It wasn’t so long ago that Red Sox owners wanted to build a new park somewhere in the city, and the city of Boston wouldn’t Play Ball (haha that’s a good one). No help on getting land, no help on stadium costs. So they privately paid for a bunch of improvements to the existing Fenway — which opened the day the Titanic sank! — and while the park still has its problems, it’s not a bad place to watch a ballgame. (One phase of the Red Sox ownership group’s plan involved building a “Sports Megaplex” that would have also housed the New England Patriots, and seems awful similar to CalgaryNEXT.) Until the Sox started to really suck the last few years, the park was sold out every night, and the team has made money hand over fist despite the restraints of an ancient facility.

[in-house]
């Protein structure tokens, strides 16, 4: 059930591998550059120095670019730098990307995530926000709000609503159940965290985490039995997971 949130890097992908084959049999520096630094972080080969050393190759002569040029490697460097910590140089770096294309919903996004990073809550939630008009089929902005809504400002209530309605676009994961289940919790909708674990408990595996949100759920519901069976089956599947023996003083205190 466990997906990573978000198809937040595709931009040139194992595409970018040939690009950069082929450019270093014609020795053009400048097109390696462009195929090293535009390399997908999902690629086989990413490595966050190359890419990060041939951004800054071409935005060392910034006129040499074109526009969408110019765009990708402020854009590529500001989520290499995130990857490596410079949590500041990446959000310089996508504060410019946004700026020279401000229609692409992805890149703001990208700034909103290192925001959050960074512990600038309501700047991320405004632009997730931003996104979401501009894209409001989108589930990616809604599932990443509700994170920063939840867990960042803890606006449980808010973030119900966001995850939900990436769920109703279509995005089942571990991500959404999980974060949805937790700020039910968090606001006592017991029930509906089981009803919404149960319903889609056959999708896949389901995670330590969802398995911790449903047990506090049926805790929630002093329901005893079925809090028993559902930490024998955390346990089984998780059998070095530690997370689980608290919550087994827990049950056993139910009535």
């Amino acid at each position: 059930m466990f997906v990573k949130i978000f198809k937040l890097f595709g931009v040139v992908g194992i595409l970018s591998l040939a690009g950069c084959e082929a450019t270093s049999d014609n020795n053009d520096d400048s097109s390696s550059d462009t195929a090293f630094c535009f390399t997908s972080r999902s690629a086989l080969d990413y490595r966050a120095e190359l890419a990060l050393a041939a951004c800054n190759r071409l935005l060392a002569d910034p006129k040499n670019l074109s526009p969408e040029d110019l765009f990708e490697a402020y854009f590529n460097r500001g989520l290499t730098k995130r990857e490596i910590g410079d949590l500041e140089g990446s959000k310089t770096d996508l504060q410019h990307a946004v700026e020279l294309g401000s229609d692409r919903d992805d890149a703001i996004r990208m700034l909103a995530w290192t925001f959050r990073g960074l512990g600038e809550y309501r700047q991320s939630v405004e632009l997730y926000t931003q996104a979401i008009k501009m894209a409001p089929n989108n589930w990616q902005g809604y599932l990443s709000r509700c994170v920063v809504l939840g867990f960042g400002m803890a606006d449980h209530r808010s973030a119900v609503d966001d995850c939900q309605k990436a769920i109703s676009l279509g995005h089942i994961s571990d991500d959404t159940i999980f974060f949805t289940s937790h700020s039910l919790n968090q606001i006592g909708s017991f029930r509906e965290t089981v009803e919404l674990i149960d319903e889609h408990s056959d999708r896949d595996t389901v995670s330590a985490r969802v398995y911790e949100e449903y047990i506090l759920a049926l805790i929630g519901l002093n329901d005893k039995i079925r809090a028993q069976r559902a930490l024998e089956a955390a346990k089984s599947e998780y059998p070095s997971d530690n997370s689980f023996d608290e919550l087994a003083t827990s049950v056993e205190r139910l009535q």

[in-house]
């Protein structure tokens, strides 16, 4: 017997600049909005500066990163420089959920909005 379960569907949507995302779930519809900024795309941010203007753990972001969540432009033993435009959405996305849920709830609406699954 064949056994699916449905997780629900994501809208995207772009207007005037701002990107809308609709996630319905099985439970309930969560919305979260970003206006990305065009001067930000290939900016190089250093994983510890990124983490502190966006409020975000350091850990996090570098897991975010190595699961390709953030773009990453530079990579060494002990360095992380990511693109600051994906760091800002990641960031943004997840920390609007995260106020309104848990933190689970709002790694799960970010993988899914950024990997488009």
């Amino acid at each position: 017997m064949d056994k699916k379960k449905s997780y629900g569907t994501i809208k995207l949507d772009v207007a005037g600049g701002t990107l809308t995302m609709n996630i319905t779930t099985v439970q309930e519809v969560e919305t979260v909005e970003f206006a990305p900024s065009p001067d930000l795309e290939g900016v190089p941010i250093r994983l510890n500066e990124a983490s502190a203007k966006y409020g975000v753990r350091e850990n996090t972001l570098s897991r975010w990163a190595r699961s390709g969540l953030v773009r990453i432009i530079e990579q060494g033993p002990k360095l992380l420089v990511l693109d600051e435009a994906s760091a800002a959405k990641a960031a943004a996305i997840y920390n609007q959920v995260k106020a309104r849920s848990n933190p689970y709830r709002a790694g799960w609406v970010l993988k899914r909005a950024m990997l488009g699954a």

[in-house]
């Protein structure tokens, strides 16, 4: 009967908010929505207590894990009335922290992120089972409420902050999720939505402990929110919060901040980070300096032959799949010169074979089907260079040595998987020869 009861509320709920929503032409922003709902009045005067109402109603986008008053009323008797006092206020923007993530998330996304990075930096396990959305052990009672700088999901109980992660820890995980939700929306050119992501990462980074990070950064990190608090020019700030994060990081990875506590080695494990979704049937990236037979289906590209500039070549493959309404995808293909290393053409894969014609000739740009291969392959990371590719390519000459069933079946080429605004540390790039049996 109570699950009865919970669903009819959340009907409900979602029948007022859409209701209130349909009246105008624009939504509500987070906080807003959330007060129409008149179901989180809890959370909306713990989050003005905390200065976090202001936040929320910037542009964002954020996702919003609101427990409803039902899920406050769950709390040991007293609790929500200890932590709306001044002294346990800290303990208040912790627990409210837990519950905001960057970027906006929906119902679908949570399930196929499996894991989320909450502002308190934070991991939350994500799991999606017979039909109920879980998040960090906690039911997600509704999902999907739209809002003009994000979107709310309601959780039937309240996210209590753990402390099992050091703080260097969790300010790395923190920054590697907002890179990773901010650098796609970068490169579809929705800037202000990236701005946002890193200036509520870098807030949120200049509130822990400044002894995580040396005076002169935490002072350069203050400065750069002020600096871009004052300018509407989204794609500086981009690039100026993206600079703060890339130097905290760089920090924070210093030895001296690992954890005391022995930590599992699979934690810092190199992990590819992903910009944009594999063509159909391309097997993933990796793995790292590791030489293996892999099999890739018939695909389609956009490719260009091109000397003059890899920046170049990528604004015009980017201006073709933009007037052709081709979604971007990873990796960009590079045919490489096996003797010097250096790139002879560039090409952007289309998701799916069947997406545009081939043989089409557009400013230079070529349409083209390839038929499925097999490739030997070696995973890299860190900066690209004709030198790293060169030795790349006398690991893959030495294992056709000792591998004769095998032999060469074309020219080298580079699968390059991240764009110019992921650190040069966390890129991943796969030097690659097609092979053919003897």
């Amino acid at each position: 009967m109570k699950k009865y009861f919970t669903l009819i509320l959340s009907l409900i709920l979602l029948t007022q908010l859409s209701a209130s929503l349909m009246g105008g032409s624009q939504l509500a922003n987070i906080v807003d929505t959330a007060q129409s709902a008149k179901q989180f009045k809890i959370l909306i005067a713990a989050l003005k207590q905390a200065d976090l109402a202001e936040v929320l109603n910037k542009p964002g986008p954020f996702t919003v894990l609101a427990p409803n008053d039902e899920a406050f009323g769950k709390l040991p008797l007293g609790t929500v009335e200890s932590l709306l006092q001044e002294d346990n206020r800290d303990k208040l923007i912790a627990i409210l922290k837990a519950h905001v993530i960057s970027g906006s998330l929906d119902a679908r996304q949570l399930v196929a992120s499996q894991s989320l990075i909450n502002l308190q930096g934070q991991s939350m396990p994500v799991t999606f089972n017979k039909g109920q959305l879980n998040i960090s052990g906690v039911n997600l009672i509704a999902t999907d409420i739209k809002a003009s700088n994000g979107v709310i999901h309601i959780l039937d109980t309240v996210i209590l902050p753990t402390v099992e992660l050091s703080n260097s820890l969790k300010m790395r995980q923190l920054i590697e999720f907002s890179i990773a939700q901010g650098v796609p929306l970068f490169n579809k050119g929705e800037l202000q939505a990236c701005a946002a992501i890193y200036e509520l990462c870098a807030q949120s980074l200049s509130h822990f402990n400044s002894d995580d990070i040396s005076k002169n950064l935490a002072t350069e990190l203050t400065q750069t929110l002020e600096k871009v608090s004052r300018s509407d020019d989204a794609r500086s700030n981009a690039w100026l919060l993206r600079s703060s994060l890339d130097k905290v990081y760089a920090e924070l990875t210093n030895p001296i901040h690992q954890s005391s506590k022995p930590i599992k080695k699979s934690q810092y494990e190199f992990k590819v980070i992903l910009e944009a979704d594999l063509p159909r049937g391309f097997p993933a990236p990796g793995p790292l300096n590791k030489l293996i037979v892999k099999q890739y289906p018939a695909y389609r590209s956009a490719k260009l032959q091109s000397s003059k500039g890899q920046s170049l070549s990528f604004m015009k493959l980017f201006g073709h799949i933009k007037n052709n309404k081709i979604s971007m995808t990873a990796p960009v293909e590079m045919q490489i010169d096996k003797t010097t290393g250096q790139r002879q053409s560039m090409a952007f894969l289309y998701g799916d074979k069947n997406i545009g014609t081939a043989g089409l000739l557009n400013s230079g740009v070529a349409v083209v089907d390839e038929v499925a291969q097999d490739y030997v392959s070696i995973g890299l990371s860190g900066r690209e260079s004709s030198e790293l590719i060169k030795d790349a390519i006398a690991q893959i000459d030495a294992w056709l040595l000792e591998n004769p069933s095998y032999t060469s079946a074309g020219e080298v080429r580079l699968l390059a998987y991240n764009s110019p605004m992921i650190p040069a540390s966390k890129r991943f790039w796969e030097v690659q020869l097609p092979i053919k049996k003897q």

Speaking of the Pats, owner Robert Kraft was likewise looking for a new stadium in the late ’90s and early 2000s, and at one point even threatened to move the team to Hartford, Connecticut, where he hoped to get a city-funded stadium built. Everyone balked, and Kraft ended up paying for Gillette Stadium privately, then eventually building a little shopping district of his own on adjacent land he already owned. It has worked out pretty damn well for Kraft.
And in the mid-90s, the old Boston Garden was in sorry shape. Here too, Jeremy Jacobs — the NHL’s Charles Montgomery Burns to Murray Edwards’ Aristotle Amadopolis — ran into plenty of municipal and state government-related problems, until Delaware North (Jacobs’ company) was able to secure loans to pay for the building himself. Jacobs is likewise doing just fine with how everything went.